WARNINGS AND PRECAUTIONS
In COVID-19 patients, ACTEMRA should not be administered if patients have any other concurrent active infection, including localized infection.
Serious and sometimes fatal infections due to bacterial, mycobacterial, invasive fungal, viral, protozoal, or other opportunistic pathogens have been reported in patients receiving immunosuppressive agents including ACTEMRA. The most common serious infections included pneumonia, urinary tract infection, cellulitis, herpes zoster, gastroenteritis, diverticulitis, sepsis, and bacterial arthritis. Among opportunistic infections, tuberculosis, cryptococcus, aspergillosis, candidiasis, and pneumocystosis were reported with ACTEMRA. Other serious infections, not reported in clinical studies, may also occur (e.g., histoplasmosis, coccidioidomycosis, listeriosis).
The risks and benefits of treatment should be considered prior to initiating ACTEMRA in patients with chronic or recurrent infection, or who have a history of a serious or an opportunistic infection.
Closely monitor patients for the development of signs and symptoms of infection during and after treatment with ACTEMRA, as signs and symptoms of acute inflammation may be lessened due to suppression of the acute phase reactants.
A patient who develops a new infection during treatment with ACTEMRA should undergo a prompt and complete diagnostic workup appropriate for an immunocompromised patient; initiate appropriate antimicrobial therapy, and closely monitor the patient.
Events of gastrointestinal perforation have been reported in clinical trials for chronic indications, primarily as complications of diverticulitis, in patients treated with ACTEMRA. Use ACTEMRA with caution in patients who may be at increased risk for gastrointestinal perforation. Promptly evaluate patients presenting with new onset abdominal symptoms for early identification of gastrointestinal perforation.
Patients hospitalized with COVID-19 may have elevated alanine aminotransferase (ALT) or aspartate aminotransferase (AST) levels. Multi-organ failure with involvement of the liver is recognized as a complication of severe COVID-19.
During randomized, controlled studies, treatment with ACTEMRA was associated with a higher incidence of transaminase elevations. Serious cases of hepatic injury have been observed in patients taking intravenous or subcutaneous ACTEMRA chronically. In this setting, the time to onset for cases ranged from months to years after treatment initiation with ACTEMRA.
The decision to administer ACTEMRA should balance the potential benefit against the risks of acute treatment with ACTEMRA. ACTEMRA is not recommended in COVID-19 patients with elevated ALT or AST above 10 times the upper limit of the reference range. When ACTEMRA is used for treatment of COVID-19, ALT and AST should be monitored according to current standard clinical practice.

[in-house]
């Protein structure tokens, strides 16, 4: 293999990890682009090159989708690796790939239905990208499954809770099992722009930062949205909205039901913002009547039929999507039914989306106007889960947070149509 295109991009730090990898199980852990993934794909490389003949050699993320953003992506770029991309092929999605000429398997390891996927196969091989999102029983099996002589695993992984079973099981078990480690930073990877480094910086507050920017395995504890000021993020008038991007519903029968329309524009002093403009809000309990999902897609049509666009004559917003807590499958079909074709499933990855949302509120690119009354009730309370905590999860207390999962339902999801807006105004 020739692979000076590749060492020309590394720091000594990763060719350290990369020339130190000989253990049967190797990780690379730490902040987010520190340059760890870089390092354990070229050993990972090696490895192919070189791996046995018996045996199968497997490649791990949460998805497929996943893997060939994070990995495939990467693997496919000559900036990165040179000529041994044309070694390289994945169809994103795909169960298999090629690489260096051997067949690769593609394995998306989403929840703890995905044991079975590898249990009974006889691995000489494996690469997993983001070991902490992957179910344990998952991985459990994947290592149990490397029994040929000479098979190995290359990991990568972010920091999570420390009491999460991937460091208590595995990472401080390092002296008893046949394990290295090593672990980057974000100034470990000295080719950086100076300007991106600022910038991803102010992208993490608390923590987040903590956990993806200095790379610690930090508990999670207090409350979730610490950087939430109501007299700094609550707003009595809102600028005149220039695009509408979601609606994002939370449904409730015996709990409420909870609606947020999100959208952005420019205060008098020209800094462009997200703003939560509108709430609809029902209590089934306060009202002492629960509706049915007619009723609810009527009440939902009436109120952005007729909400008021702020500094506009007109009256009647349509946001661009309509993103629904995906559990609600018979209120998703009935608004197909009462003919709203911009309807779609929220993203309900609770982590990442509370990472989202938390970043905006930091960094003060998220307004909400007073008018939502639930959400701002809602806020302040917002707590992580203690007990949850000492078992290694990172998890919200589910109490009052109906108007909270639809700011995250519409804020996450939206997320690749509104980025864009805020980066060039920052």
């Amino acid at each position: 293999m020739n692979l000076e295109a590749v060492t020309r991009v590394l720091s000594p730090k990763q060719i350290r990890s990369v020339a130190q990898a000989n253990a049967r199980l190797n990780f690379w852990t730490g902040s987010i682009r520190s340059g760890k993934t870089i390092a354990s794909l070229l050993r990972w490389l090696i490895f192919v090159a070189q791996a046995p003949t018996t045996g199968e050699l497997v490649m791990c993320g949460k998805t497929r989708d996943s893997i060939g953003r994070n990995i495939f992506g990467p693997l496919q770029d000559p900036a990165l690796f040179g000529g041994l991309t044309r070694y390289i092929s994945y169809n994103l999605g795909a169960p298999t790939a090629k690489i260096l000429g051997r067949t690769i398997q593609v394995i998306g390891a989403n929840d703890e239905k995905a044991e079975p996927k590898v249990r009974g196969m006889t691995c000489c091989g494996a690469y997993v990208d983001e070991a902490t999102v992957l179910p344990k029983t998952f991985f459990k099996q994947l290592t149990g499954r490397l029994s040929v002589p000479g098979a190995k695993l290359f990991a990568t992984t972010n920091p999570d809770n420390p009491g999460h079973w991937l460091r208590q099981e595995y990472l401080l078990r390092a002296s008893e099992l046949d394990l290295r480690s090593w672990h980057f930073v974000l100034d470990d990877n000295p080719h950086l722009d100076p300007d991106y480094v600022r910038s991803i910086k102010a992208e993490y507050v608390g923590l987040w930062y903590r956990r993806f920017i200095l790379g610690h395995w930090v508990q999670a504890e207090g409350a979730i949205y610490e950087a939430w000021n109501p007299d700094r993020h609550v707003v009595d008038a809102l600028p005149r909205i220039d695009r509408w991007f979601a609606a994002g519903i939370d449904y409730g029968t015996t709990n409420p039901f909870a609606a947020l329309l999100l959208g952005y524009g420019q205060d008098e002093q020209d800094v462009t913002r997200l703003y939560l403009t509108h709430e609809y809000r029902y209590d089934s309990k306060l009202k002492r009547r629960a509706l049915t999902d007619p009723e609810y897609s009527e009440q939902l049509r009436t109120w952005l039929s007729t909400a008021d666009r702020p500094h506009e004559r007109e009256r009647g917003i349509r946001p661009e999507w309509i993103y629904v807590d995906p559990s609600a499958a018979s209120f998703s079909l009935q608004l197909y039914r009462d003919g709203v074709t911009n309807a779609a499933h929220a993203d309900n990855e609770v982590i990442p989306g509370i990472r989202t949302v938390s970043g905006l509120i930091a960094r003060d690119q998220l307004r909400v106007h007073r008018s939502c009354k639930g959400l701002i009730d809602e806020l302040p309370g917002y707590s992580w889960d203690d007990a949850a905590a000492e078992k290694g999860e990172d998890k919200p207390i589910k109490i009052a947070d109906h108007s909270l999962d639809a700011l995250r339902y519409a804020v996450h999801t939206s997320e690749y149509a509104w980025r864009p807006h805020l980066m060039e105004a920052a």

In randomized, controlled trials, patients receiving ACTEMRA had higher rates of neutropenia, thrombocytopenia, and elevations of ALT or AST.
ACTEMRA is not recommended in COVID-19 patients with an absolute neutrophil count (ANC) less than 1000 per mm3, platelet count below 50,000 per mm3, or ALT or AST above 10 times the upper limit of the reference range. Monitor ALT, AST, neutrophils, and platelet counts according to current standard clinical practice.
Hypersensitivity Reactions, Including Anaphylaxis
Hypersensitivity reactions, including anaphylaxis, have been reported in association with ACTEMRA and anaphylactic events with a fatal outcome have been reported with intravenous infusion of ACTEMRA. These events have occurred both with and without previous hypersensitivity reactions and as early as the first infusion of ACTEMRA. ACTEMRA for intravenous use should only be infused by a healthcare professional with appropriate medical support to manage anaphylaxis. If anaphylaxis or other hypersensitivity reaction occurs, stop administration of ACTEMRA immediately and discontinue ACTEMRA permanently. Do not administer ACTEMRA to patients with known hypersensitivity to ACTEMRA.
The impact of treatment with ACTEMRA on demyelinating disorders is not known, but multiple sclerosis and chronic inflammatory demyelinating polyneuropathy were reported rarely in rheumatoid arthritis clinical studies. Monitor patients for signs and symptoms potentially indicative of demyelinating disorders. Prescribers should exercise caution in considering the use of ACTEMRA in patients with preexisting or recent onset demyelinating disorders.
Active Hepatic Disease and Hepatic Impairment
ACTEMRA is not recommended in patients with active hepatic disease or hepatic impairment.
Avoid use of live vaccines concurrently with ACTEMRA as clinical safety has not been established. The interval between live vaccinations and initiation of ACTEMRA therapy should be in accordance with current vaccination guidelines regarding immunosuppressive agents.
No data are available on the secondary transmission of infection from persons receiving live vaccines to patients receiving ACTEMRA.
No data are available on the effectiveness of vaccination in patients receiving ACTEMRA.